Being that I’m being oppressed by the WP(by not being allowed to edit my comment). I just said “Fuck you Joe” and closed the TV window on my computer.
Nice, Thomas Roberts is now making sure that this killer had mental issues just like the WHITE guys in Colorado and Newton.
@raven: Good on Thomas(aka the guy with 2 first names).
@raven: Who is Thomas Roberts?
@OzarkHillbilly: He’s been a sort of second string co-host on the show for a while. He’s openly gay, really smart and looks like a movie star. He often takes a progressive view and doesn’t get pushed around. He almost makes it worth watching,
@raven: I actually didn’t realize he was gay until MHP had a segment on marriage and Thomas was showing his wedding pics. I was like, Oh he and his best man. A second later, wait a minute… Oh that’s his hubby.
@raven: OK, thanx. Heading for STL, ya’ll be safe now.
I’d argue with ‘fits of outrage on the left’. Fits of amusement, maybe, at first.
I donno….maybe a soap star (character name Case or Chase).
I think his eyes and mouth are a bit too small for the big screen.
Doctors with some pretty extreme rightwing views who go into politics such as Ben Carson, supposedly a brilliant neurosurgeon, ophthalmologist Rand Paul, Ob-gyn Tom Coburn, GP Paul Broun, etc. I’m sure I’ll never understand former doctors turning to actively working to worsen the health and well-being of Americans. What I do know is that if I learned that a doctor treating me for anything was a loony, Fox watcher, conspiracy theory, Bible thumper wingnut I would change doctors asap.
I was just reading some documentation for this home automation system that I’m using and I noticed that they use the word “truthiness” twice. Thank you Stephen Colbert. BTW, FYWP doesn’t think it’s a word.
… heart and lung transplant surgeon Bill Frist, orthopedic surgeon Tom Price, Ob-Gyn Ron Paul ….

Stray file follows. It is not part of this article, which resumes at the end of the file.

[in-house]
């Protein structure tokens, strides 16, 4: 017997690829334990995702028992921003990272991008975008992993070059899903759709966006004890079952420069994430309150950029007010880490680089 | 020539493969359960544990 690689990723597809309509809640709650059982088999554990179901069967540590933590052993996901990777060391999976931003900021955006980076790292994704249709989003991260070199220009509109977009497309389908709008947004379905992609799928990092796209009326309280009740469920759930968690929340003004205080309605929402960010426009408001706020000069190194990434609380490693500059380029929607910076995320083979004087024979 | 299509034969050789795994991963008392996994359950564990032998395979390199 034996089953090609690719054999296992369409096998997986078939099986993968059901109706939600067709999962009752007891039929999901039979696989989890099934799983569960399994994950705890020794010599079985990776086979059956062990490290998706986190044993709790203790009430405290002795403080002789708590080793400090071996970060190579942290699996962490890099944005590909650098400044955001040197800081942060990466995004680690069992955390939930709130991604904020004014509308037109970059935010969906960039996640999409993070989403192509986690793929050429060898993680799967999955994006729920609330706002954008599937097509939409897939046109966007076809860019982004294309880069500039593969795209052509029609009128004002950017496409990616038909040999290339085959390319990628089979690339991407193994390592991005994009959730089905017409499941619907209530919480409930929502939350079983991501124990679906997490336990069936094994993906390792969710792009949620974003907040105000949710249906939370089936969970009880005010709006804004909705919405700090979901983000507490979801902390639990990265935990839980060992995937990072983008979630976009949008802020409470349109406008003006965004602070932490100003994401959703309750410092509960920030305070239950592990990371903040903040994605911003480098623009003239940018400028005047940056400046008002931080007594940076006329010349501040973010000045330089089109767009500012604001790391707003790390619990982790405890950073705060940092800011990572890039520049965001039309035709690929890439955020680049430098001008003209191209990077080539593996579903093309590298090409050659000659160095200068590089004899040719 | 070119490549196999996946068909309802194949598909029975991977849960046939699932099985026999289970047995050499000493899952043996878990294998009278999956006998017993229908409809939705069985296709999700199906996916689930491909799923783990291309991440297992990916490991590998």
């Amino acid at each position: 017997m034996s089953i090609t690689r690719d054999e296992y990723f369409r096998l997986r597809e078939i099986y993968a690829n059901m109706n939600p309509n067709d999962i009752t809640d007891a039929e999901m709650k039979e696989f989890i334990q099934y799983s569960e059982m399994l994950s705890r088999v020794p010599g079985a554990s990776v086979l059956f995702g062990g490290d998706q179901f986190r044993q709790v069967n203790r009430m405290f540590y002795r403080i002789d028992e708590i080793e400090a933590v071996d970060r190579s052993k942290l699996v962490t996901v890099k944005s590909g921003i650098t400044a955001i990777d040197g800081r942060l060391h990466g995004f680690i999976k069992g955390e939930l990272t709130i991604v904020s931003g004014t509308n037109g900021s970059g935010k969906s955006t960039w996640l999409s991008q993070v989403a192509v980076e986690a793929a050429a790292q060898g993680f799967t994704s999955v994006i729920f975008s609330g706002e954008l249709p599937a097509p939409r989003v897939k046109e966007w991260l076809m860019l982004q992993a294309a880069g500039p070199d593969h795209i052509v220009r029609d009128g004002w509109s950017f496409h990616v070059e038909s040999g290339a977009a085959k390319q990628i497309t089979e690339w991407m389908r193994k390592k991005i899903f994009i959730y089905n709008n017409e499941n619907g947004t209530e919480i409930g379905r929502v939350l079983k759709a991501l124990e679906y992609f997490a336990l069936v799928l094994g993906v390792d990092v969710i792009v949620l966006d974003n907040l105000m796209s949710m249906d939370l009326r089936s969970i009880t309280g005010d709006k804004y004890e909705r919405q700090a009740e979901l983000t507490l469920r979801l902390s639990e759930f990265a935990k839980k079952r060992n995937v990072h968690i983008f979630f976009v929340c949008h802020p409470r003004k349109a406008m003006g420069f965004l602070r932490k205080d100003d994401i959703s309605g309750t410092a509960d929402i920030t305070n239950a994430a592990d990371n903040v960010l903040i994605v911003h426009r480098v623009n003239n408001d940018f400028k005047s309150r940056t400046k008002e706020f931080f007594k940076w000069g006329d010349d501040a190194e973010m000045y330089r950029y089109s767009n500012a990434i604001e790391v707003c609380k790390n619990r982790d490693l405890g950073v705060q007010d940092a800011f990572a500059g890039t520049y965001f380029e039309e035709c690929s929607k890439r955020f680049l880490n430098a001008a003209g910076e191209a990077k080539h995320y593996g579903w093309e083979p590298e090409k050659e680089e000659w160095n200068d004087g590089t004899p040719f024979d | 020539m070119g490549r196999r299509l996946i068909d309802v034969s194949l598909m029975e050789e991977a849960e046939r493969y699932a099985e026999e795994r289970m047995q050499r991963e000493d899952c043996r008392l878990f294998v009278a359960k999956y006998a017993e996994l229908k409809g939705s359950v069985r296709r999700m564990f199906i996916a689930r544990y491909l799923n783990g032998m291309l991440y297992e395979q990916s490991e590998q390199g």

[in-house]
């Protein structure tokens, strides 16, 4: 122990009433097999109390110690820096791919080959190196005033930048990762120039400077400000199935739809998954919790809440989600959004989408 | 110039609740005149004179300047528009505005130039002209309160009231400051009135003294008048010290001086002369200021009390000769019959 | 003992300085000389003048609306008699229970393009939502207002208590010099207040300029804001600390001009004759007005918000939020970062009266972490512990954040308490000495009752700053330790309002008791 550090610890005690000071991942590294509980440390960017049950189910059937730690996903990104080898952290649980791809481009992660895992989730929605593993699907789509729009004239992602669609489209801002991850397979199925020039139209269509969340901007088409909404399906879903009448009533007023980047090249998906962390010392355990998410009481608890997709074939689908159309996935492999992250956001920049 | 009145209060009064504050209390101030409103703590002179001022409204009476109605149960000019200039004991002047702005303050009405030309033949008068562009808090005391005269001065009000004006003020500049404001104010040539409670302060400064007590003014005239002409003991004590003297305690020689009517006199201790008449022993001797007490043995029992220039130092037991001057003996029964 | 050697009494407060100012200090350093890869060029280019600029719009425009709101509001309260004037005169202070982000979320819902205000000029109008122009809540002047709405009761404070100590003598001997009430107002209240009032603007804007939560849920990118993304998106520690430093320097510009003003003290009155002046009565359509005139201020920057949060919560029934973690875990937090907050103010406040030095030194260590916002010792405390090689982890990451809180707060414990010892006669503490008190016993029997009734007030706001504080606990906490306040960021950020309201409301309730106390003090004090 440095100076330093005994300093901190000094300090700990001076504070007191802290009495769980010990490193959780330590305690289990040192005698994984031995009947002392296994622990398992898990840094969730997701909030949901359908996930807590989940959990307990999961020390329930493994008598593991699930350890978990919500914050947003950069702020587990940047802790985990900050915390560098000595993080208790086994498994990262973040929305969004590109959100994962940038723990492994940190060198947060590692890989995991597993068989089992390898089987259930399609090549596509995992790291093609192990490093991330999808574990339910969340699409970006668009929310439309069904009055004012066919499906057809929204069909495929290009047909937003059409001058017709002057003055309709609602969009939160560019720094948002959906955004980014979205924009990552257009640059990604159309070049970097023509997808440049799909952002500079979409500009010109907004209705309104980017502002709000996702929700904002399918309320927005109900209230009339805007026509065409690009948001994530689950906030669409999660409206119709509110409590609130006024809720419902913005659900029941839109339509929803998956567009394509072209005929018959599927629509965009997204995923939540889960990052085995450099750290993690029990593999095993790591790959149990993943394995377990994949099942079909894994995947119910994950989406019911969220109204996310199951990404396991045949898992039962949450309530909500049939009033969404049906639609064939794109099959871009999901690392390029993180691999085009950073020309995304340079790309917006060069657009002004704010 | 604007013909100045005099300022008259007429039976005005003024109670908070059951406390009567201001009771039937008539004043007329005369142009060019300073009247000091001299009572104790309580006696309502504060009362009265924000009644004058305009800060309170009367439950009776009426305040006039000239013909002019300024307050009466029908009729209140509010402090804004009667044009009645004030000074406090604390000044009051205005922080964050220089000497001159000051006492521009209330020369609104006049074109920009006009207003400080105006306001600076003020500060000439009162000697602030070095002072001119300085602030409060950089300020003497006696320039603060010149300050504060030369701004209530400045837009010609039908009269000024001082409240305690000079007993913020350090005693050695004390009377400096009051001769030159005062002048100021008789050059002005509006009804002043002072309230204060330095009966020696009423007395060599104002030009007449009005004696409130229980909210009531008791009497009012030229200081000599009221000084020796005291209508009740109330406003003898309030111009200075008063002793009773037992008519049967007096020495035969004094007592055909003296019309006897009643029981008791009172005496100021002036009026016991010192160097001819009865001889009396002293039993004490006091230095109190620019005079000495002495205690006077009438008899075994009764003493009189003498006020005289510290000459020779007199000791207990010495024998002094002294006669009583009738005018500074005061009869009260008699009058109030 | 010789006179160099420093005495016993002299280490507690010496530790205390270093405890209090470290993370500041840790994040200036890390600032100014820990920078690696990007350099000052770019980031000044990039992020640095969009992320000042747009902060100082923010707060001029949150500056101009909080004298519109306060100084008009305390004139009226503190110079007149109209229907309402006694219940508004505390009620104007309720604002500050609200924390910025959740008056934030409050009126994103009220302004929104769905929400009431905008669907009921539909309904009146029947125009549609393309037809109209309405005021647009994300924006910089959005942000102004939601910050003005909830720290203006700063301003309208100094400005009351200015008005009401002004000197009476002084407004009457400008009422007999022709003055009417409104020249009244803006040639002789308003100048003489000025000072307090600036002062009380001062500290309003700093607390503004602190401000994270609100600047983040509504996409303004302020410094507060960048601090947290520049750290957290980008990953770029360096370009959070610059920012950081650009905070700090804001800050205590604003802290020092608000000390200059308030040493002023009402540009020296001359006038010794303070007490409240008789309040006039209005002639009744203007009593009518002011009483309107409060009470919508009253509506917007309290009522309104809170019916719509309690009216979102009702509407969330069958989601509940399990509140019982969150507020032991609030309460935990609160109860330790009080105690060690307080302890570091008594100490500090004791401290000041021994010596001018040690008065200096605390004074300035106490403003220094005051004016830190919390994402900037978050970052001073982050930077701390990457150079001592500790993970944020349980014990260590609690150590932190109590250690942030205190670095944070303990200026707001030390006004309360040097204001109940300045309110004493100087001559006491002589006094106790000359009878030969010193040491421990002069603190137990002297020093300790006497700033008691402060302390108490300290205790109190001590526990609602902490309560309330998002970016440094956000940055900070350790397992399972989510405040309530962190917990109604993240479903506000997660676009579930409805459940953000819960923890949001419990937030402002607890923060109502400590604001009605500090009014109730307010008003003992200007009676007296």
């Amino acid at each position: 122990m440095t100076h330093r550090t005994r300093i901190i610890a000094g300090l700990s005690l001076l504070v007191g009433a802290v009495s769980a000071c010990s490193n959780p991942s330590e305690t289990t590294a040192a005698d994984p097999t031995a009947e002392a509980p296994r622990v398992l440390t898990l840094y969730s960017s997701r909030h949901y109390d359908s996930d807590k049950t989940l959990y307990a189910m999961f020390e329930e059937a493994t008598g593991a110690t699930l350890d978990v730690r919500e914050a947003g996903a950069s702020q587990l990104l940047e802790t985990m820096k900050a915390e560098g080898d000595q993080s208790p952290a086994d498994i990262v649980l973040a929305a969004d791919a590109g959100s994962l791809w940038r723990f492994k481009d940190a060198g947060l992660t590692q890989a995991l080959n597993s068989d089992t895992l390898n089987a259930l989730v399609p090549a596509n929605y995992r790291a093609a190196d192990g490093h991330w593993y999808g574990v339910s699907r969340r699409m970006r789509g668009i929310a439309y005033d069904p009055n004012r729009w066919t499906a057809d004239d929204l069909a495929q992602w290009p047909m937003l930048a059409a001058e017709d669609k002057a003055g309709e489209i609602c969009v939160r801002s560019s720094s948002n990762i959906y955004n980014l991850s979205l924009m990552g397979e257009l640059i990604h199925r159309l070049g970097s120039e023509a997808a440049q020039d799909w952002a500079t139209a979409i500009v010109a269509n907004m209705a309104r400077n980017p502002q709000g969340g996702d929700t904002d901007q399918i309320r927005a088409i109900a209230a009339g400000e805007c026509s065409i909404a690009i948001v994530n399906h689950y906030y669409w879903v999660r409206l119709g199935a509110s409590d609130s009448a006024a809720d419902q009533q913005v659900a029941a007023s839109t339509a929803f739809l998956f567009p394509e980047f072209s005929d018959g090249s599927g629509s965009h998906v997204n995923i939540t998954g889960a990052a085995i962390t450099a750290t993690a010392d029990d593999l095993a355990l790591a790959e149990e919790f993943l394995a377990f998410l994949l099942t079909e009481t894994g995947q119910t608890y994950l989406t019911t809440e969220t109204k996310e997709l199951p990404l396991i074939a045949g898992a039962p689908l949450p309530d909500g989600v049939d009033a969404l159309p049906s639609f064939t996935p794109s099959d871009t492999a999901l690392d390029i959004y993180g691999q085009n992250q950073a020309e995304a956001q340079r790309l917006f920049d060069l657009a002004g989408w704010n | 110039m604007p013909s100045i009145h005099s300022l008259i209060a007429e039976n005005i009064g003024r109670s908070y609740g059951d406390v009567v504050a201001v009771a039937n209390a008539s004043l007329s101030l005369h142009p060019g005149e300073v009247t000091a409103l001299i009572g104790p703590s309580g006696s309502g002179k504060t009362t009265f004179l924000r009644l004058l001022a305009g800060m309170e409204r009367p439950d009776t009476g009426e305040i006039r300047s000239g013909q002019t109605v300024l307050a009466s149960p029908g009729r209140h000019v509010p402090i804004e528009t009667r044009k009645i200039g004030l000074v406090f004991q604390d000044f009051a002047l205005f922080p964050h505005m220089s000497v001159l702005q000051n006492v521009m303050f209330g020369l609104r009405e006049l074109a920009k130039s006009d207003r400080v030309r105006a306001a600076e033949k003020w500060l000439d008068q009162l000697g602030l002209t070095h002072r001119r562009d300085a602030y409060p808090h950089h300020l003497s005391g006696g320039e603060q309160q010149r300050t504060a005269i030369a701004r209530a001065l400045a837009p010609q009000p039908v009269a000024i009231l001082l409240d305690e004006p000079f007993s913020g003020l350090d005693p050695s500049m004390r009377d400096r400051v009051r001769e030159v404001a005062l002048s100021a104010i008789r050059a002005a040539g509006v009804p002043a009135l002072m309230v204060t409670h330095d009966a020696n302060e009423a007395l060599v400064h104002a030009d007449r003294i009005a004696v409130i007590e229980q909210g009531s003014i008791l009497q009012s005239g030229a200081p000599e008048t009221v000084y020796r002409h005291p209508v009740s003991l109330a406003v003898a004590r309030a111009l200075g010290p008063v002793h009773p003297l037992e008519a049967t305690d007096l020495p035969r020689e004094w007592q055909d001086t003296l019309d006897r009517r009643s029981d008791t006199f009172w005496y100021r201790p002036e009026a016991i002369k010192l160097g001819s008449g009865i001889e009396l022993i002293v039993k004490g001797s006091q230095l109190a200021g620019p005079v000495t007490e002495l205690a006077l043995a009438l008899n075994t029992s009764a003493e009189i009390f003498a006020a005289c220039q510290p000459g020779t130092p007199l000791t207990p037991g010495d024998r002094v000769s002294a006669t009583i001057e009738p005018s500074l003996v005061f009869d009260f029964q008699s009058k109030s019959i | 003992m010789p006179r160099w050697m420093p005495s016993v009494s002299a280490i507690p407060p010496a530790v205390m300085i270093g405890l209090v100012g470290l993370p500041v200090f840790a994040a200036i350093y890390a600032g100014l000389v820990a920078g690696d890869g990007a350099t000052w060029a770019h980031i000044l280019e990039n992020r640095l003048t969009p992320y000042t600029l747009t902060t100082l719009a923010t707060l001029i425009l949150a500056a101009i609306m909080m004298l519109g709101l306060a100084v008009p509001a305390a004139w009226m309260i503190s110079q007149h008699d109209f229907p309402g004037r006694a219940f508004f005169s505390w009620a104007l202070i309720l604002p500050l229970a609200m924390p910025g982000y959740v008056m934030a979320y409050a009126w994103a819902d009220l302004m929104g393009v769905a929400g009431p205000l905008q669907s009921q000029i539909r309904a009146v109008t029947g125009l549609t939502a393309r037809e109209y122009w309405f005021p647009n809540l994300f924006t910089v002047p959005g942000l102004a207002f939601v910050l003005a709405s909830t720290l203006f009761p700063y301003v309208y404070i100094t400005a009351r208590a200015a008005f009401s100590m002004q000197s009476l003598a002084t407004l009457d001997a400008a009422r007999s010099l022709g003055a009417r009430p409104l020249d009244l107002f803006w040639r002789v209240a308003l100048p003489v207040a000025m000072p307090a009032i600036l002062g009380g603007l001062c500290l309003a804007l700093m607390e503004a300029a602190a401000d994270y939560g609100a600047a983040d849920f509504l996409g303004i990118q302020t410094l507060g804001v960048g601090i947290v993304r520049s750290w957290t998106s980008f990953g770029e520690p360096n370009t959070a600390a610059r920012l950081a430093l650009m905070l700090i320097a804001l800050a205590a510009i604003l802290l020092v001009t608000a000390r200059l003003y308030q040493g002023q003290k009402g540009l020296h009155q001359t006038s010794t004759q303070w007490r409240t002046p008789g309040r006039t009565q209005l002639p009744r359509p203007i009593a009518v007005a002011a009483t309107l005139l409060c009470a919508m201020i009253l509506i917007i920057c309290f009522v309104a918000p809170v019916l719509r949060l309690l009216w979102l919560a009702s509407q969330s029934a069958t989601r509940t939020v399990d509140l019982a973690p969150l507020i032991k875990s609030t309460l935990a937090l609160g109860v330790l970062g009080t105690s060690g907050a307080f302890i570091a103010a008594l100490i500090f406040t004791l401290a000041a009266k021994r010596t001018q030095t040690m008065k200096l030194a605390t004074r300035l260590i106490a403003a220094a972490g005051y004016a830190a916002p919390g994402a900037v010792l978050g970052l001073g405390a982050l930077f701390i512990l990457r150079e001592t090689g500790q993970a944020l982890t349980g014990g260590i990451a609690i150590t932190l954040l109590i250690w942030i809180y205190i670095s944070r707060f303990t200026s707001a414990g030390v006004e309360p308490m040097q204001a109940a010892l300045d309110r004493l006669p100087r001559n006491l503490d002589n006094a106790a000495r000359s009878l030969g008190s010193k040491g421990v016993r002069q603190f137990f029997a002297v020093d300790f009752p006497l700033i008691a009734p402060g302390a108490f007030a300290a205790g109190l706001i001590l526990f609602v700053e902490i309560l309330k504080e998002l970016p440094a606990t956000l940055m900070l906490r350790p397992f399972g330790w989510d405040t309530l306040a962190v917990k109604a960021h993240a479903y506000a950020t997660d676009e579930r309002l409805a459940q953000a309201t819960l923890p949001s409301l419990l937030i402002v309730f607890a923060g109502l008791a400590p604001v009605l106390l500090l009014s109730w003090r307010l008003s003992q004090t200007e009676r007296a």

@bemused: You could also add Ob-gyn Ron Paul to that list.
Slow again, beat to the punch by SiubhanDuinne.
Likely aggravated by it; this congestion showed up about 10 days or so ago as an adjunct to the usual sinus troubles and has waxed and waned since. No coughing spasms associated with it, at least, just phlegm city.
There’s something going around the island (as is always the case during peak tourist season), and this seems to be a mild but persistent form of whatever that something is. No fever, no sore throat.
The large number of wingnut current or former legislators is horrifying.
It’s not the Republicans we need to worry about, it’s Madame Walmart. If she gets in expect endless wars on behalf of Israel and the MIC.
Enhanced Voting Techniques
In other words the base wants a man-child to throw a tantrum for them.
Iowa Old Lady
@Mustang Bobby: I’ll bet the phone call got everybody’s heart pumping. Glad the replacement worked out.
And who could forget the odious Scott DesJarlais? From the Wikipedia section on Personal Life:
DesJarlais and his second wife, Amy, have three children. They live in Jasper, a town about 30 miles west of Chattanooga, in Marion County. DesJarlais divorced his first wife, Susan, in 2001; they have one child.
On November 15, 2012—two weeks after the election—the Chattanooga Times Free Press obtained a transcript of DesJarlais’ 2001 divorce proceeding with his first wife. It revealed that DesJarlais had admitted under oath to at least six sexual relationships with people he came in contact with while chief of staff at Grandview Medical Center in Jasper. Among them were at least two patients. The state Democratic Party had fought to get the transcript released before the election, but the transcript—which ran to 679 typed pages—was not complete at the time. The transcript also revealed that contrary to his staunch anti-abortion stance as a congressman, he had counseled his then-wife to have two abortions and pressured one of the patients with whom he’d had an affair to get an abortion. Additional transcripts revealed that he had prescribed pain pills to at least one patient with whom he’d had an affair—a clear conflict of interest.